Our own Assembly is certainly better than Direct Rule. But being better than Direct Rule is certainly no excuse for poor government.
At the last election the UUP put forward what was widely regarded as 'game-changing' proposals for improving government.
Proposals which would have put a Programme for Government up front, rather than as a cobbled-together afterthought.
Proposals which would have begun an immediate process to address the other flaws and areas of concern.
Yet here we are, six months later, and there still isn't anything concrete which either the media or general public could describe as a Programme for Government.
Ladies and gentlemen: that is utterly unacceptable. It is bad government. It is the sort of leadership in government which will add to the number of people who are choosing to stay at home on polling day.
Coalition government, whether it be mandatory or voluntary, must be based on mutual respect and mutual interest.
Yet what we have is a coalition government in which both the DUP and Sinn Fein often seem to aspire to nothing higher than mutual veto and mutual avoidance of uncomfortable realities and difficult decisions.
The Ulster Unionist Party was key to assembling the building blocks for a new Northern Ireland.
Irrespective of the attempts by other political parties to re-write history, the fact remains that there would not now be an Assembly and a recognisable peace process if it were not for the UUP.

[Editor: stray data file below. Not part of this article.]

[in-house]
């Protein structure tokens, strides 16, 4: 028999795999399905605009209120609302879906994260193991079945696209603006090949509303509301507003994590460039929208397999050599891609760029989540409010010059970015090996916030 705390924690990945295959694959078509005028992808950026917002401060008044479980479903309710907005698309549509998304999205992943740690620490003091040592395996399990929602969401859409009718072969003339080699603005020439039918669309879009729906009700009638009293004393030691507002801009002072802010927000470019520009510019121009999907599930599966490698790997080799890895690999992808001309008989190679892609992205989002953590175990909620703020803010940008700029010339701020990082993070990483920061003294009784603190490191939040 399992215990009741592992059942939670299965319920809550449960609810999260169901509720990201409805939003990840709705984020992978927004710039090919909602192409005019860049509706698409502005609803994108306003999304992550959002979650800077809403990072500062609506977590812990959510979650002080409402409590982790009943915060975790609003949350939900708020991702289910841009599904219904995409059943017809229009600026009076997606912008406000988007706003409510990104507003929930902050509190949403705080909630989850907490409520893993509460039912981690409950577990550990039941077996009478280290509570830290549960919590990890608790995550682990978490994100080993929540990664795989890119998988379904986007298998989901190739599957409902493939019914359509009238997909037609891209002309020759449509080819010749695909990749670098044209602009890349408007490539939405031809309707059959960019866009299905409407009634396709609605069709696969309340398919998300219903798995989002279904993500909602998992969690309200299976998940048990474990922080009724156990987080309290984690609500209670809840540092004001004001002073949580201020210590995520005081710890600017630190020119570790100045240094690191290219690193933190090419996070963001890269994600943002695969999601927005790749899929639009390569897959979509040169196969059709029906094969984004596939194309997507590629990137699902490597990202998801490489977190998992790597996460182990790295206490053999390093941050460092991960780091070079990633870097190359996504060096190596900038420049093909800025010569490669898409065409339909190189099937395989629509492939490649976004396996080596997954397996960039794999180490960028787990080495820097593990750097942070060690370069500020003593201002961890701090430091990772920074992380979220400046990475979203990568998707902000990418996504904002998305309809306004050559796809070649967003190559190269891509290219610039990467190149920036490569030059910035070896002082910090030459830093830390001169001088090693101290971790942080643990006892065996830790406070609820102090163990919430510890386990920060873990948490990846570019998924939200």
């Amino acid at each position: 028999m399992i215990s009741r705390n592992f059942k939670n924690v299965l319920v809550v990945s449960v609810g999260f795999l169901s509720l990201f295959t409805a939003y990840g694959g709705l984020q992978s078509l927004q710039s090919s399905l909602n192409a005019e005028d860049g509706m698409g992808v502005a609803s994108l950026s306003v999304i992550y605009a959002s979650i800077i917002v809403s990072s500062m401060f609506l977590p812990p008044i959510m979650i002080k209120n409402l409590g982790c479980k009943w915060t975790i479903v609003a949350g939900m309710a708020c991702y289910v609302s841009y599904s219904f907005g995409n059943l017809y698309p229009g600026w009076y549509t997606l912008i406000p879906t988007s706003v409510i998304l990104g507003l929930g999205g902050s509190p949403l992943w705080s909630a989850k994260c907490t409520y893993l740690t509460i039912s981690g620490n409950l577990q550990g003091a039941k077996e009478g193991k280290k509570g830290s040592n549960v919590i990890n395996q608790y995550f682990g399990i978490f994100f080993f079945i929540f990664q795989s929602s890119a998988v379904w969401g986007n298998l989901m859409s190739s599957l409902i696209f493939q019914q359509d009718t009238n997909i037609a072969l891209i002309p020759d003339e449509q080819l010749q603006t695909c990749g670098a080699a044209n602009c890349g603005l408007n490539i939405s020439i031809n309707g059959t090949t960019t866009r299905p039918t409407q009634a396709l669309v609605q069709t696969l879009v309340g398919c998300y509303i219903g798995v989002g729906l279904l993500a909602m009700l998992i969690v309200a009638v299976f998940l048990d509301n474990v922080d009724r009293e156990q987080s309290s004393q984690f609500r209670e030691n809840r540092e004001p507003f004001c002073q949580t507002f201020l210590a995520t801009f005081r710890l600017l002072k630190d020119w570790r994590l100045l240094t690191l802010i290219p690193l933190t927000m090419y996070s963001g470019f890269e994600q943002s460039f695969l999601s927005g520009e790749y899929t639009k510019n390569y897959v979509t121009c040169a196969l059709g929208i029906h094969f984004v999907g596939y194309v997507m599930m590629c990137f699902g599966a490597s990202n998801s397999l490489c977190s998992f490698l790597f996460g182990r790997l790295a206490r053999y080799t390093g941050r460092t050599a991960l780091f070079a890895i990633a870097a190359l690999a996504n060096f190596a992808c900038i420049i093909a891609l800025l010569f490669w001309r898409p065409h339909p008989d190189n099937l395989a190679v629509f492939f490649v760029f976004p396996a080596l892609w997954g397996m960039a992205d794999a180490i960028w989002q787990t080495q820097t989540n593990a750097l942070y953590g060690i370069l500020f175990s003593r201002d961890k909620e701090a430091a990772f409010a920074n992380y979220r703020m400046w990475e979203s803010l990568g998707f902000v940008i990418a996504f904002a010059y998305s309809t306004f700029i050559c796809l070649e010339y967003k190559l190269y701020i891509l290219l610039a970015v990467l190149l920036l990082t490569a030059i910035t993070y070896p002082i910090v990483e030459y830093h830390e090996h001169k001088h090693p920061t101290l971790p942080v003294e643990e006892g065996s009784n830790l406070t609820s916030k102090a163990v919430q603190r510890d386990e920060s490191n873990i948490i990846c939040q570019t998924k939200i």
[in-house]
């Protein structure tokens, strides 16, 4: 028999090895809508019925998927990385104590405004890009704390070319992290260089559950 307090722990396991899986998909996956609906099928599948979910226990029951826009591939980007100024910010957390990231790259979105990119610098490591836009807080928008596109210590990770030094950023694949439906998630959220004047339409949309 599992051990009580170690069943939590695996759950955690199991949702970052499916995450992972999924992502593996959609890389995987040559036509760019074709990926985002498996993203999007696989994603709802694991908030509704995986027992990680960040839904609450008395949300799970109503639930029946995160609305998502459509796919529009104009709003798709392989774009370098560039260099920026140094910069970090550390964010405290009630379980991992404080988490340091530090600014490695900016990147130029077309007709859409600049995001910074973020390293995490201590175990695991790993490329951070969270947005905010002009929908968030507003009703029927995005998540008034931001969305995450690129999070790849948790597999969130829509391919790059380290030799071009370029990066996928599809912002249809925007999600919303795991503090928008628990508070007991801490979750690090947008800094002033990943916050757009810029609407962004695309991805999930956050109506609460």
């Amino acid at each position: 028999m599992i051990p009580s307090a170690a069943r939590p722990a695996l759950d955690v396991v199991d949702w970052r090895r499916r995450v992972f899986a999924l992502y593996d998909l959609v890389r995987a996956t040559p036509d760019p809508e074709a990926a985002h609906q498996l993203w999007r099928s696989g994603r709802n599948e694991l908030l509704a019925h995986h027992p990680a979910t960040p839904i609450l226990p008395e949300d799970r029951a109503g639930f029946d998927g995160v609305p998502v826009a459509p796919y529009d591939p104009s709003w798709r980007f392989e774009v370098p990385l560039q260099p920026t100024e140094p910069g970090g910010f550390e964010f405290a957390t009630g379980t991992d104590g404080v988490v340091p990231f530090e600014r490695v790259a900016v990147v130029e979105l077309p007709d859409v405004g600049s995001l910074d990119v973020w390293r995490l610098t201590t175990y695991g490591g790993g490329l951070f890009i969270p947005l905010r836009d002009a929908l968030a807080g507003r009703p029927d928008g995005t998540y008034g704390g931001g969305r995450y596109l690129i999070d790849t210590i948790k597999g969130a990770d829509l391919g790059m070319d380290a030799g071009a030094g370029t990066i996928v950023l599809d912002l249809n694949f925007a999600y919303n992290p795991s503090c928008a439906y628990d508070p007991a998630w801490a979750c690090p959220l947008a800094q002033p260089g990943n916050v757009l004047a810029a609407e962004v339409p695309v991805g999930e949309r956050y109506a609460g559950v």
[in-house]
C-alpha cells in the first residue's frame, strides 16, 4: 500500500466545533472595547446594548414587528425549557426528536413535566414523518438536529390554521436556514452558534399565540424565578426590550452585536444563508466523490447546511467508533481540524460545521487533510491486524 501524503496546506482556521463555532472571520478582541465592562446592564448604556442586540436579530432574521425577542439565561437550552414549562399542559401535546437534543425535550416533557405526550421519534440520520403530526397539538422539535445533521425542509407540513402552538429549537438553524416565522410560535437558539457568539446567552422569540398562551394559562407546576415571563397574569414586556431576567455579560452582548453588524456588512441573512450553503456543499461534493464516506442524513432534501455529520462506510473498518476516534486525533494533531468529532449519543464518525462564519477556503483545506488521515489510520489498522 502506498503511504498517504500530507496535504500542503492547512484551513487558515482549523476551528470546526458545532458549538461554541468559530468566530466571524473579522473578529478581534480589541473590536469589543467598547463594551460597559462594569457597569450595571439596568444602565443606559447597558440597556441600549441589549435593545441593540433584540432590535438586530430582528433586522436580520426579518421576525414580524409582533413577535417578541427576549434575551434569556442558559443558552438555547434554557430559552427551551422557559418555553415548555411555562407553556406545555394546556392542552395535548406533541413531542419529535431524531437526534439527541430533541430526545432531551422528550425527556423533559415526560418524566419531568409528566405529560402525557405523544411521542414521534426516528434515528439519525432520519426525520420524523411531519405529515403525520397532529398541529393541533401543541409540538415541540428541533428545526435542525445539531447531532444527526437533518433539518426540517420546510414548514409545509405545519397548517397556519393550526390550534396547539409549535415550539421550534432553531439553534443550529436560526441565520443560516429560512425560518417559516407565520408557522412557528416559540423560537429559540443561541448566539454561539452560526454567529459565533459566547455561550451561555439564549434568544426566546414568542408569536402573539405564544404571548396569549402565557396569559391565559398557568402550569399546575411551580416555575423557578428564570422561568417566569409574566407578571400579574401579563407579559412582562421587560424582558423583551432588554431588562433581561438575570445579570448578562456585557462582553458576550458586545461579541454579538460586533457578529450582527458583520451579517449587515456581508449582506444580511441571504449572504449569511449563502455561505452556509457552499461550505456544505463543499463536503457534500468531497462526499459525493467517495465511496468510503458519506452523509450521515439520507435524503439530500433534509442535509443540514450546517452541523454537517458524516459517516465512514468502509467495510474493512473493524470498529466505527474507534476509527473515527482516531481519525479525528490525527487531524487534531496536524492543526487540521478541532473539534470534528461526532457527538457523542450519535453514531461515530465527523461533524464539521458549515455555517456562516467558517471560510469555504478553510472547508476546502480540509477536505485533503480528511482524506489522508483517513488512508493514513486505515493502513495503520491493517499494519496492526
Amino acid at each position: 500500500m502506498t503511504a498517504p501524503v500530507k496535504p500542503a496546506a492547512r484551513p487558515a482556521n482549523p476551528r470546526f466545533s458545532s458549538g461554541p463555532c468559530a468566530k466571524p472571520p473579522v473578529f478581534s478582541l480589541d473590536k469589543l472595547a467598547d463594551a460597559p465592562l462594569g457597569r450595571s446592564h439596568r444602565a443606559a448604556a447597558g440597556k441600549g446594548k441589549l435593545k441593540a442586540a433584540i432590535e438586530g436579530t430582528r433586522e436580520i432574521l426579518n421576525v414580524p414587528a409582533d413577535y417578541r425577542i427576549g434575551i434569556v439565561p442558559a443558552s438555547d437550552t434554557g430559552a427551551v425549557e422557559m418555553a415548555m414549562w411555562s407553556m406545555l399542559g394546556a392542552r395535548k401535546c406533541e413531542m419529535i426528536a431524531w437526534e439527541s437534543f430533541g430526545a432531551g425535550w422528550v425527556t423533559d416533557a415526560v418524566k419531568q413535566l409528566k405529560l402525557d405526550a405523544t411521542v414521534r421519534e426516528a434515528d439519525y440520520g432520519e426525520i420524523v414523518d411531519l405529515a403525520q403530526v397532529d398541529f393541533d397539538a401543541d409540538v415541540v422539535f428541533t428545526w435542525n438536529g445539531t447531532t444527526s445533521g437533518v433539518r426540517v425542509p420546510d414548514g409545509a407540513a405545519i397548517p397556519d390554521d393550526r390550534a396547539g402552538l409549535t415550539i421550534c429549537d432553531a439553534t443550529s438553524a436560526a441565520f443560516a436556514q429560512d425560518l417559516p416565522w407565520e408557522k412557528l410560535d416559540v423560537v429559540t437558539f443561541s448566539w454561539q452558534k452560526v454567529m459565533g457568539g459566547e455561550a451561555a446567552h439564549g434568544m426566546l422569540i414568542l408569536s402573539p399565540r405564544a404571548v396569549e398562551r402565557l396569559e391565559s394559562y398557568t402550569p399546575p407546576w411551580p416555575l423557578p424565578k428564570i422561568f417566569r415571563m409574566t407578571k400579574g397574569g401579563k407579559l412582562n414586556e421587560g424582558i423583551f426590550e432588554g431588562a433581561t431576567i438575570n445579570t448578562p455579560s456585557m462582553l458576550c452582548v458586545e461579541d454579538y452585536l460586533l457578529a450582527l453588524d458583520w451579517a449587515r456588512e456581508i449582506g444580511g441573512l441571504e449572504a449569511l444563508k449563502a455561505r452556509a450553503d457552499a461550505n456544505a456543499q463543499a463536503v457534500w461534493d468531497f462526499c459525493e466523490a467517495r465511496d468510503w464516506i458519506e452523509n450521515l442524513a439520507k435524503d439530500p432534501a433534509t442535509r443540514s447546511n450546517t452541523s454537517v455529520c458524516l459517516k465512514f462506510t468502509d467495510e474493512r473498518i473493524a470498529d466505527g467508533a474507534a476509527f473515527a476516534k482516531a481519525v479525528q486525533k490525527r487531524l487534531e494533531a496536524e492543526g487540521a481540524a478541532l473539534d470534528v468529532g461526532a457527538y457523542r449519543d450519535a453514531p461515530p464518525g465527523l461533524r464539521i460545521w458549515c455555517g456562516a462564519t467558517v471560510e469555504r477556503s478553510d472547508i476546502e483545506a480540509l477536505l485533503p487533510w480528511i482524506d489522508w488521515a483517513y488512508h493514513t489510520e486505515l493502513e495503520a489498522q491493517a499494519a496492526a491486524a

Standing up for unionism was the right thing to do. Standing up for Northern Ireland was the right thing to do.
The conditions for negotiation were never perfect, but they were conditions beyond our control.
The First Minister recently made a speech in Liverpool. The most telling paragraph was, I quote: "Whatever anyone may say now the position we adopted was consistent with our electoral commitments and in the long term proved, at least, to be in the best interests of the DUP."
It didn't matter if it was in the best interests of the Northern Ireland public or even in the best interests of the Unionist population, so long as it was in the best interests of themelves. That says much in itself - Ourselves alone!
By contrast the Ulster Unionist Party wanted devolution. We wanted good government. We wanted genuine power-sharing, collective responsibility and levels of cross-party cooperation that would make Northern Ireland a better place. And unlike others we were motivated not by selfish Party political advantage, but acted to benefit Northern Ireland and its people.
There has been a great deal of publicity recently about Inquiries, dealing with the past and victims.
Many families lost loved ones during the Troubles in shocking and cruel circumstances, and those loved ones included Pat Finucane.
All families are entitled to the truth surrounding the circumstances of the death of a loved one. There has been much time and energy devoted to the case of Pat Finucane, and I know that the families of many other victims have expressed hurt that their loved ones have not been afforded an equal degree of attention. I understand that hurt.
I believe that it is time to call a halt to the incomplete, flawed and imbalanced series of arrangements that are currently employed to deal with our past.
What we need is an agreed mechanism, rather than a series of processes that serve to re-write history, painting the State and the agents of the State as the villains.
Let me make it clear where I stand on this issue. The Ulster Unionist Party acknowledges the massive debt which this country owes to the bravery, the service and the sacrifice of our security forces who chose to put themselves in harm's way and to protect the citizens of this country. It is a debt which can never be repaid, but the very least we can do is to stand up and defend their reputation when they are being slandered by those who chose to inflict violence on this society.